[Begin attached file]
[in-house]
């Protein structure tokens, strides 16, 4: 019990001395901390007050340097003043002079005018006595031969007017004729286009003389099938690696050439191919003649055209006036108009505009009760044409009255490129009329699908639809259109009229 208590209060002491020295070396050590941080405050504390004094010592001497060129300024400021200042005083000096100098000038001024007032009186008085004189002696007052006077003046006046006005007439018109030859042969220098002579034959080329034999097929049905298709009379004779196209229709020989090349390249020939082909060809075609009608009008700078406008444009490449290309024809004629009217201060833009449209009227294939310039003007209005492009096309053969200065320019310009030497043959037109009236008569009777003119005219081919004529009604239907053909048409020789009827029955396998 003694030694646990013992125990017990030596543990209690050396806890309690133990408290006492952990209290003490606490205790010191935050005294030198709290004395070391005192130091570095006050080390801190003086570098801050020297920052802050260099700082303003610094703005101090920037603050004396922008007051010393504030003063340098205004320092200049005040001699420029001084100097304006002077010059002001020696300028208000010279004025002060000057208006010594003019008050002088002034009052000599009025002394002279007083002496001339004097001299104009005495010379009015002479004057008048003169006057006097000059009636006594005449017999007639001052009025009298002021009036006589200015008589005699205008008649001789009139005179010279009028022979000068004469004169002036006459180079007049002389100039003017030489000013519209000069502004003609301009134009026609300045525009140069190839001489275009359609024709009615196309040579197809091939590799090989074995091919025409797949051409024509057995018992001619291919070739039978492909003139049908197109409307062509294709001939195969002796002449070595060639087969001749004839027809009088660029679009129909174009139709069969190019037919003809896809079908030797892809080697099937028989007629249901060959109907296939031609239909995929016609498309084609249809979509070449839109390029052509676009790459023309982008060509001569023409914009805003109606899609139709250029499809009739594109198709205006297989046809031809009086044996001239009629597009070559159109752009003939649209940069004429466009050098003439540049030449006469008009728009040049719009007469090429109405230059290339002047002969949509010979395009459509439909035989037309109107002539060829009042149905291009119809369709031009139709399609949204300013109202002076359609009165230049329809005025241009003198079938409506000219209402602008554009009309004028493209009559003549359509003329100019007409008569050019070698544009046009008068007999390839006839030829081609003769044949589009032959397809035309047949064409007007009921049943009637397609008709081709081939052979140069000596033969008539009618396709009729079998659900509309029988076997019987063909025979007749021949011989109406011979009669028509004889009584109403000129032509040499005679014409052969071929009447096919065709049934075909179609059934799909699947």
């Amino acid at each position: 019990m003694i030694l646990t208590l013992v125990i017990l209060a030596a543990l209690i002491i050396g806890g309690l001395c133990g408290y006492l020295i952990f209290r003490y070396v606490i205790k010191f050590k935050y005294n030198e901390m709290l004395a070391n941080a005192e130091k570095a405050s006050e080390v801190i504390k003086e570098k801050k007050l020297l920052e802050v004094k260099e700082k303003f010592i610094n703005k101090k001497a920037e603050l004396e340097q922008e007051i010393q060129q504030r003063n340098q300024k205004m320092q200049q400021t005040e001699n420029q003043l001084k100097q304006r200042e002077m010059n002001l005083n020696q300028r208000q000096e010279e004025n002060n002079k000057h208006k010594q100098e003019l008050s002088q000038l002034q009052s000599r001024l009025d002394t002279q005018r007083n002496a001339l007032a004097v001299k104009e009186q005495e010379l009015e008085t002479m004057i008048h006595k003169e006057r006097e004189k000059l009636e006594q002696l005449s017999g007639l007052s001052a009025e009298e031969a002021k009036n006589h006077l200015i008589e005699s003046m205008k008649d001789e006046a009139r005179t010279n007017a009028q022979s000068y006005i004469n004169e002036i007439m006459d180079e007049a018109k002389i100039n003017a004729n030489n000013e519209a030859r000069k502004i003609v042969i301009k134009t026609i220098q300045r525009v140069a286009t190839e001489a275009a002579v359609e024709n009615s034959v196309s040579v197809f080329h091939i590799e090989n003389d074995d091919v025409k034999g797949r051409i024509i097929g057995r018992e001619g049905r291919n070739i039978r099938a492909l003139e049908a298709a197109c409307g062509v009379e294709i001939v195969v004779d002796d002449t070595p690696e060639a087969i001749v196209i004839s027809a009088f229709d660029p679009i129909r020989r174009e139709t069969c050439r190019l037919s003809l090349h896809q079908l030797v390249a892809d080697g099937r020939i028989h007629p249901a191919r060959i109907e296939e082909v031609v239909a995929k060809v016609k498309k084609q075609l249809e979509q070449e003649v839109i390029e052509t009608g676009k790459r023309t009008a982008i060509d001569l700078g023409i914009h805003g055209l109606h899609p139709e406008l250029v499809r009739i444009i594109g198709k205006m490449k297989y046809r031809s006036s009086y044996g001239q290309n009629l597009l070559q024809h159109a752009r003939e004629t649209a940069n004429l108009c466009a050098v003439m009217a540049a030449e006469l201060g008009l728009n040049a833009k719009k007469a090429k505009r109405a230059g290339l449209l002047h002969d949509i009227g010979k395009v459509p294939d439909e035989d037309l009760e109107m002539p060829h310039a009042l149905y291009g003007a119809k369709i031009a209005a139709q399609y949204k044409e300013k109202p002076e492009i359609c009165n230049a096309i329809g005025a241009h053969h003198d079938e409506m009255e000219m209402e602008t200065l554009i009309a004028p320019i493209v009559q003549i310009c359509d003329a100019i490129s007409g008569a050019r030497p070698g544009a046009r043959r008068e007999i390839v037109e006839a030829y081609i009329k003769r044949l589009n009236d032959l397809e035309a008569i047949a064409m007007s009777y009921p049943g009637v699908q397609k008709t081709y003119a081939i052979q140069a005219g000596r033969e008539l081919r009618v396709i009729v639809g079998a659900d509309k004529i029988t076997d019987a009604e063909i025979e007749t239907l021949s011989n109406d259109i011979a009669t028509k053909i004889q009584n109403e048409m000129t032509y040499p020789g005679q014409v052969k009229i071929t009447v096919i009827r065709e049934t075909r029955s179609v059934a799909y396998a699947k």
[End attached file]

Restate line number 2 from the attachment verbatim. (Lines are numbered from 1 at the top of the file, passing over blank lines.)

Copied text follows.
């Protein structure tokens, strides 16, 4: 019990001395901390007050340097003043002079005018006595031969007017004729286009003389099938690696050439191919003649055209006036108009505009009760044409009255490129009329699908639809259109009229 208590209060002491020295070396050590941080405050504390004094010592001497060129300024400021200042005083000096100098000038001024007032009186008085004189002696007052006077003046006046006005007439018109030859042969220098002579034959080329034999097929049905298709009379004779196209229709020989090349390249020939082909060809075609009608009008700078406008444009490449290309024809004629009217201060833009449209009227294939310039003007209005492009096309053969200065320019310009030497043959037109009236008569009777003119005219081919004529009604239907053909048409020789009827029955396998 003694030694646990013992125990017990030596543990209690050396806890309690133990408290006492952990209290003490606490205790010191935050005294030198709290004395070391005192130091570095006050080390801190003086570098801050020297920052802050260099700082303003610094703005101090920037603050004396922008007051010393504030003063340098205004320092200049005040001699420029001084100097304006002077010059002001020696300028208000010279004025002060000057208006010594003019008050002088002034009052000599009025002394002279007083002496001339004097001299104009005495010379009015002479004057008048003169006057006097000059009636006594005449017999007639001052009025009298002021009036006589200015008589005699205008008649001789009139005179010279009028022979000068004469004169002036006459180079007049002389100039003017030489000013519209000069502004003609301009134009026609300045525009140069190839001489275009359609024709009615196309040579197809091939590799090989074995091919025409797949051409024509057995018992001619291919070739039978492909003139049908197109409307062509294709001939195969002796002449070595060639087969001749004839027809009088660029679009129909174009139709069969190019037919003809896809079908030797892809080697099937028989007629249901060959109907296939031609239909995929016609498309084609249809979509070449839109390029052509676009790459023309982008060509001569023409914009805003109606899609139709250029499809009739594109198709205006297989046809031809009086044996001239009629597009070559159109752009003939649209940069004429466009050098003439540049030449006469008009728009040049719009007469090429109405230059290339002047002969949509010979395009459509439909035989037309109107002539060829009042149905291009119809369709031009139709399609949204300013109202002076359609009165230049329809005025241009003198079938409506000219209402602008554009009309004028493209009559003549359509003329100019007409008569050019070698544009046009008068007999390839006839030829081609003769044949589009032959397809035309047949064409007007009921049943009637397609008709081709081939052979140069000596033969008539009618396709009729079998659900509309029988076997019987063909025979007749021949011989109406011979009669028509004889009584109403000129032509040499005679014409052969071929009447096919065709049934075909179609059934799909699947």